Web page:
From the white-sand beaches at the edge of all-inclusive resorts to the gritty streets of the capital, more Haitian children are begging on the streets of the Dominican Republic — a sign that the economic gulf between the neighboring nations has grown wider since the Jan. 12 earthquake, the Associated Press reports. Haitian children, some believed to be brought by traffickers, roam the fruit stands and dangerous medians, collecting pesos from passers-by as they dart through smoggy traffic. No one knows how many, but their presence has grown by the dozens over the past six months, aid groups say. “They are vulnerable to all kinds of dangers in the streets,” said Maria Elena Asaud, a UNICEF child-protection expert in the Dominican Republic. Those dangers include being abused, forced into prostitution and exploited by traffickers for their begging wages.
The Jan. 12 earthquake killed an estimated 300,000 people and displaced more than 2 million more. Many of those who survived fled to the countryside or tent encampments around the capital, but the nearby Dominican Republic has always been a powerful economic lure.
While Haiti was ripped apart by political upheaval over the past three decades, the Dominican Republic opened its shores to tourists and its finances to Washington-based multilateral institutions. Haitians for decades have sought opportunity working on the streets, sugar plantations and tourist resorts of the Dominican Republic, risking discrimination and sometimes violence. An estimated 9,000 Haitians have migrated across the border since the earthquake, increasing the Haitian-born population by 15 percent to an estimated 600,000, said Sigfrido Pared, the country’s immigration director.
On a busy median in the capital, three Haitian brothers — Luigi, Wilchy and Aldry — smiled to passers-by and stuck out their hands asking for a few pesos. They sometimes run into traffic to look for change from the open windows of stopped cars, the drivers blaring Latin rhythms of bachata and reggaeton. The boys did not give their last name and were reluctant to tell strangers about their lives. Luigi, who gave his age as 7, said they came from Port-au-Prince after the earthquake destroyed their home and killed their father. They crossed the porous border with their mother as she found work selling avocados.
When AP journalists visited them over several days, they sometimes looked clean and well cared-for, other times filthy from the tops of their heads to their plastic sandals. “I want to go back to Haiti, so I can go to school,” Luigi said. Those working in the north-coast beach areas can earn nearly $14 per day among the tourists — nearly three times Haiti’s minimum wage.
Those areas were also cited as hotspots of child prostitution and sex tourism in a 2010 U.S. State Department report on human trafficking. A local group called the Coalition for Children found a third of the 53 child beggars it interviewed this year in the country’s center and north are taken to the streets by alleged child traffickers. “It’s so terrible: The kids sleep on the streets, take showers on the street, take drugs,” said Maria Josefina Paulino, director of International Self-Development Solidarity, which runs programs to keep children from prostitution. The children are likely bought or traded along the countries’ lawless border, where contraband and drugs flow easily over unguarded desert, said Davide Sala, a migrants-rights advocate with the Jesuit Refugee and Migration Service. The Dominican National Childhood Council established a program after the quake to remove children from the streets. So far, it has taken in 102 minors and returned half to their families in Haiti. The rest are in shelters as authorities try to locate relatives, said manager Angel Luis Alvarez.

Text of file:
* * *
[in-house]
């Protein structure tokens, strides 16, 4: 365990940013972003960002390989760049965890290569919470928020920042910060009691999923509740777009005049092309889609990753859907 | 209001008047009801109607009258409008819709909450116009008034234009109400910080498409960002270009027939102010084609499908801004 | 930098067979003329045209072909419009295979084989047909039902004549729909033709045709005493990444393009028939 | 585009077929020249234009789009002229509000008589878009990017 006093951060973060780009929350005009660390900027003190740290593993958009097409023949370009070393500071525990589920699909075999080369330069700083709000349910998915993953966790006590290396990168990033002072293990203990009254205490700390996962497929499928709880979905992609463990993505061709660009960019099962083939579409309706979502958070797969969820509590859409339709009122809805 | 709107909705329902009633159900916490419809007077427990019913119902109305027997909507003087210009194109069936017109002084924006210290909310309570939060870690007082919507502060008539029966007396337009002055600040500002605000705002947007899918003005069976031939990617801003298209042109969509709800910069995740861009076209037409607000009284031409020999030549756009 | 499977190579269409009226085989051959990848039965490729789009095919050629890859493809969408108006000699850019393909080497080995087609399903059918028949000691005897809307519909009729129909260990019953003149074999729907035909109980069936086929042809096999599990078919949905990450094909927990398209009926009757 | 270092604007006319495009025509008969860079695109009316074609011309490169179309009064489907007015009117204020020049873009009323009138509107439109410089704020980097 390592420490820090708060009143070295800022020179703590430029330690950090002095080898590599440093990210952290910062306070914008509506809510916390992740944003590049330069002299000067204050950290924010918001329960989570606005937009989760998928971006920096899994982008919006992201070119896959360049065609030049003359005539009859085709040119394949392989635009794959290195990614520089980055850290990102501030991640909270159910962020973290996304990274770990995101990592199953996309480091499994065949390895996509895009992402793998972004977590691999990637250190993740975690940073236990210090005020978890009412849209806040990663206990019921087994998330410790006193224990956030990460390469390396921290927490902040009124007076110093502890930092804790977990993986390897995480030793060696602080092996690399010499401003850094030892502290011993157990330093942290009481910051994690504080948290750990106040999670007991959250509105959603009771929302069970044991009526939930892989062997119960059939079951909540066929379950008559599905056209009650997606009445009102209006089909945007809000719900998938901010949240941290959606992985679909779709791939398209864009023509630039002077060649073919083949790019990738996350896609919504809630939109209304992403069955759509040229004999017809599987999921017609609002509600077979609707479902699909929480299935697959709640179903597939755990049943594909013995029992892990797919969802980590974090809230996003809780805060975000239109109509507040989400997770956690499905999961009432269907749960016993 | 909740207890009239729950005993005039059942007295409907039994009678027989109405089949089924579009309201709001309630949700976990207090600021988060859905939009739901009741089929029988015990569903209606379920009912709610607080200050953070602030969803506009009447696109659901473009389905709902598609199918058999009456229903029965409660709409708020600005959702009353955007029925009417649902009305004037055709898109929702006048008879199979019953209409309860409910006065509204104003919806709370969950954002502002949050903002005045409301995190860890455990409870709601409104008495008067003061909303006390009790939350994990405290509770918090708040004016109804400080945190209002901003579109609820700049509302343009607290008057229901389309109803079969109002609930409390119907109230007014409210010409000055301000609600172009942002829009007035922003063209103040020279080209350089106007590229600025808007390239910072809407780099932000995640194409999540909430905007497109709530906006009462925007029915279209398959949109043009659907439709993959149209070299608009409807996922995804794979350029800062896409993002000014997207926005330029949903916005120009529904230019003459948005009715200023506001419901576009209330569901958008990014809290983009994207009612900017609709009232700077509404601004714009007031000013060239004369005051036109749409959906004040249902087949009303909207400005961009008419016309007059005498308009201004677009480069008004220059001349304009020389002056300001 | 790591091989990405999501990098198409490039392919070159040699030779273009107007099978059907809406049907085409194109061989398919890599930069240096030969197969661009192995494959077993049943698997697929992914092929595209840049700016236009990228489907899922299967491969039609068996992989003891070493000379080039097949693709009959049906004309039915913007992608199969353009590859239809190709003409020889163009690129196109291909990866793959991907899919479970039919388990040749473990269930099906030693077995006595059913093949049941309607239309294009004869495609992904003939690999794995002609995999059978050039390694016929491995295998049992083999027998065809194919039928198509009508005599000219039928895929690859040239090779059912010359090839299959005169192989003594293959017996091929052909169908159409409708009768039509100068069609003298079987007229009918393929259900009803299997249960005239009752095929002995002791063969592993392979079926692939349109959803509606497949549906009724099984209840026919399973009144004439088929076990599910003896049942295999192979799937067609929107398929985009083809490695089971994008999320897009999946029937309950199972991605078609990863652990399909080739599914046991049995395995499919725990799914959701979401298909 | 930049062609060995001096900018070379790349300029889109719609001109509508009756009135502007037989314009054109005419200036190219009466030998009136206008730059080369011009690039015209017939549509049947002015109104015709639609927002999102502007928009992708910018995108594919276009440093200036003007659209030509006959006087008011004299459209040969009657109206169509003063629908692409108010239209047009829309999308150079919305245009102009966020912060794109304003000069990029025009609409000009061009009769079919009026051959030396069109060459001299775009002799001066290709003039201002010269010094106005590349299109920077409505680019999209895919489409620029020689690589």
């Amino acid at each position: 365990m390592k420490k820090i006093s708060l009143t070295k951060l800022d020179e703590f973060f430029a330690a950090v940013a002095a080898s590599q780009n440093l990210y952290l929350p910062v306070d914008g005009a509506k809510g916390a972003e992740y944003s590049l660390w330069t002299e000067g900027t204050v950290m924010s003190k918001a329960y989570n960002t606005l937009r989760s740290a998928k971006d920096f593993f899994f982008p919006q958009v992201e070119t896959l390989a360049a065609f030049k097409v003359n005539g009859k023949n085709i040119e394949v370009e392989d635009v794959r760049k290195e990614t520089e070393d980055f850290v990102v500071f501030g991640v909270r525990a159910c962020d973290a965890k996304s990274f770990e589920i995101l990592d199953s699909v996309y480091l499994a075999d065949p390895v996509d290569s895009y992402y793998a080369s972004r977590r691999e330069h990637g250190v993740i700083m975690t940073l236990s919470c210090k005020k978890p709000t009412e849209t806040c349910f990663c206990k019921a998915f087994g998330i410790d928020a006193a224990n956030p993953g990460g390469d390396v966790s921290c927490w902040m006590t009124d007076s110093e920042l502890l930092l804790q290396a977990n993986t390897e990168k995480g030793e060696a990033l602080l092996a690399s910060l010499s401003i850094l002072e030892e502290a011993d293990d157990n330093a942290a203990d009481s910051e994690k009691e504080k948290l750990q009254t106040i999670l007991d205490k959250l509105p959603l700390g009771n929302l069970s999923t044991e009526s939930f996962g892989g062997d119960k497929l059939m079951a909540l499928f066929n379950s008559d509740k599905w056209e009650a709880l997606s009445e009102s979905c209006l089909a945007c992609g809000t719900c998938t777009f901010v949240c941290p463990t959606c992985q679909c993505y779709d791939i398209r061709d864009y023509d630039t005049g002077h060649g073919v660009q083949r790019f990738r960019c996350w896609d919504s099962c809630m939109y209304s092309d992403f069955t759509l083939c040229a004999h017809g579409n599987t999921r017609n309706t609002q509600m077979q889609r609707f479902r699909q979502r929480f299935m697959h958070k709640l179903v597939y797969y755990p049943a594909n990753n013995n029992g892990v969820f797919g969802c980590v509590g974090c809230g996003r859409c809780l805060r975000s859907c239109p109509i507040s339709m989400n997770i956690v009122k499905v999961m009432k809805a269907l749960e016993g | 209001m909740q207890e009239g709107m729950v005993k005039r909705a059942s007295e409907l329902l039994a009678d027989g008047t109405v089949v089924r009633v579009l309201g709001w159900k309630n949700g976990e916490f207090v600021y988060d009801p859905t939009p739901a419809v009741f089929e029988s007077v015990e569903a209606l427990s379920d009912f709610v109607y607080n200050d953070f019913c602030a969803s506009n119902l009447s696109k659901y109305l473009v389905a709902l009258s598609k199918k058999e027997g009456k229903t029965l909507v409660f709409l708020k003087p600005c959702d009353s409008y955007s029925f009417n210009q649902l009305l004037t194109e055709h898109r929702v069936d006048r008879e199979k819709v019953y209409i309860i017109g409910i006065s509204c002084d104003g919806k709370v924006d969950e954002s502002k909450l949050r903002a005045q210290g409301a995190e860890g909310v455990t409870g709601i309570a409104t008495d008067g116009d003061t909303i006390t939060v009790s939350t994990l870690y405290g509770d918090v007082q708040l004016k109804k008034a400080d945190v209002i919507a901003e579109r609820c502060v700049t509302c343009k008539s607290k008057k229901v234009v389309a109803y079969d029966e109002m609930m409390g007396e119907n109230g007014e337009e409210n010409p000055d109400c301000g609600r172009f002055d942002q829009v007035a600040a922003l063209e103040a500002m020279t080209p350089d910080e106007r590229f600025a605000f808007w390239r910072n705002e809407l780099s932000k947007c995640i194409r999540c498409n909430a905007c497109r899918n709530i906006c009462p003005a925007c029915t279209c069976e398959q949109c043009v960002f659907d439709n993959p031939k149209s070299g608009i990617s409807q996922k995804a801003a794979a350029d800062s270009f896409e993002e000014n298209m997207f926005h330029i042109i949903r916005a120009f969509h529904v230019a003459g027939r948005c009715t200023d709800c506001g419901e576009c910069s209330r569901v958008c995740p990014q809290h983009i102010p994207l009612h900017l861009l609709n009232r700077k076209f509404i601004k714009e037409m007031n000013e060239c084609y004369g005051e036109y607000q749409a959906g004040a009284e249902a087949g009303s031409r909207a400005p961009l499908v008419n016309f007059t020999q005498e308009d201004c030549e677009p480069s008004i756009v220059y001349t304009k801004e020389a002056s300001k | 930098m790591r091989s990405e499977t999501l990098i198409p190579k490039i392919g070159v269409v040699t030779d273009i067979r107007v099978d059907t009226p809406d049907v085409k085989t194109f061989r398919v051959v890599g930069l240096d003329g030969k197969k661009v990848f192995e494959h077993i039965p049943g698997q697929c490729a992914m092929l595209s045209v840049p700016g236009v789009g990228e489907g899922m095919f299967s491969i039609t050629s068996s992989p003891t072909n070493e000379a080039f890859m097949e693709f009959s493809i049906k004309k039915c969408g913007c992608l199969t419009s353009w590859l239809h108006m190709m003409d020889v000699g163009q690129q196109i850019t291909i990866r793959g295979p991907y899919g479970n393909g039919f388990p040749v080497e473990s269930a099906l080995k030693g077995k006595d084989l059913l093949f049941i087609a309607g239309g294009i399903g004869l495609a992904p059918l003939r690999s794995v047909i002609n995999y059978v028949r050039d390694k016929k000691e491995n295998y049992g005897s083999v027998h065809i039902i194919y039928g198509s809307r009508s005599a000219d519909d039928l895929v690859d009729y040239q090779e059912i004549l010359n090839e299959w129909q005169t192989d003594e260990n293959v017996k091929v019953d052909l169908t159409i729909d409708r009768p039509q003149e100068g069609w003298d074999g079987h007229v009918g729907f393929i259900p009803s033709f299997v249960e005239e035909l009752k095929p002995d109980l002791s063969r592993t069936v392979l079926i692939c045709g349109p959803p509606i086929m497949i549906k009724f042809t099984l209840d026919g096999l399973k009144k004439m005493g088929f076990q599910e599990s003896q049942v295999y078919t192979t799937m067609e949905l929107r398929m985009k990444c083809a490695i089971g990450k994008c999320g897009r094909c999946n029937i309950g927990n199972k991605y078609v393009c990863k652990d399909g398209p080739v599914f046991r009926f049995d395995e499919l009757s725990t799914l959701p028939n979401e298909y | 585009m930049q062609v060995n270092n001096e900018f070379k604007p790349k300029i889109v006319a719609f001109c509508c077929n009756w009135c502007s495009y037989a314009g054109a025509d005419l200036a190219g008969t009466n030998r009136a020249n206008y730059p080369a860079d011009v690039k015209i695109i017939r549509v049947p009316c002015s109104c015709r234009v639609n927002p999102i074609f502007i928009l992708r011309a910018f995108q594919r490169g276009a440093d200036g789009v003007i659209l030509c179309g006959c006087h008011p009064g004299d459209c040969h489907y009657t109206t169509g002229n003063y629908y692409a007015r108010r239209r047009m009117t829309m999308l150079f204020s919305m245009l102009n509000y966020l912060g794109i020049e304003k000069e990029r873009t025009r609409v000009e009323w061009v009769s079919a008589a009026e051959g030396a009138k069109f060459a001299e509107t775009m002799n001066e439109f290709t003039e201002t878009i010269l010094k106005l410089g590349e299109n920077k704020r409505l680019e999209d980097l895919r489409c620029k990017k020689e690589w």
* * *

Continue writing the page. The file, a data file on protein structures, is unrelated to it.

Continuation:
Haiti and the Dominican Republic — each with just under 10 million people — share Hispaniola, an island divided in colonial times by the Spanish and French empires. Both imported African slaves and kept them under some of the most brutal conditions in the hemisphere. An independent Haiti invaded the Spanish-speaking side of the island in 1822 and occupied it for 22 years. Dominican leaders have fostered anti-Haitian sentiment to consolidate their control, contributing to decades of violence and discrimination against Haitians. Even Dominican-born people of Haitian descent are barred from gaining citizenship. But the quake devastation prompted an unprecedented level of good will toward their poorer neighbor: For a time, the Dominican Republic was the staging ground for much of the aid pouring into Haiti. Dominican President Leonel Fernández made his first visit next door in half a decade.
Those warm feelings could diminish as Dominicans see Haitians they deem “ungrateful” for their aid stream into their country, Sala said. “There was a feeling that the help given to Haiti (after the earthquake) was supposed to erase the past,” he said.
The high visibility of the children on the street could exacerbate tensions among those who feel relations have gotten too cozy over the past few months, he added. In Santo Domingo, children — both Dominican and Haitian — are also employed as street vendors, shoe shiners, prostitutes and drug dealers. In Santiago, some of the children clean windshields, shine shoes or work on farms but most just beg, said Cynthia Lora, whose group, Street Action, is trying to start a program that will allow some of them to attend school. The kids who ask for money in the streets often get some, she said. “For now, after the quake, people in Santiago are sensitive” to the plight of victims, Lora said. “They aren’t really conscious of the fact that these kids are victims of trafficking or exploitation.”
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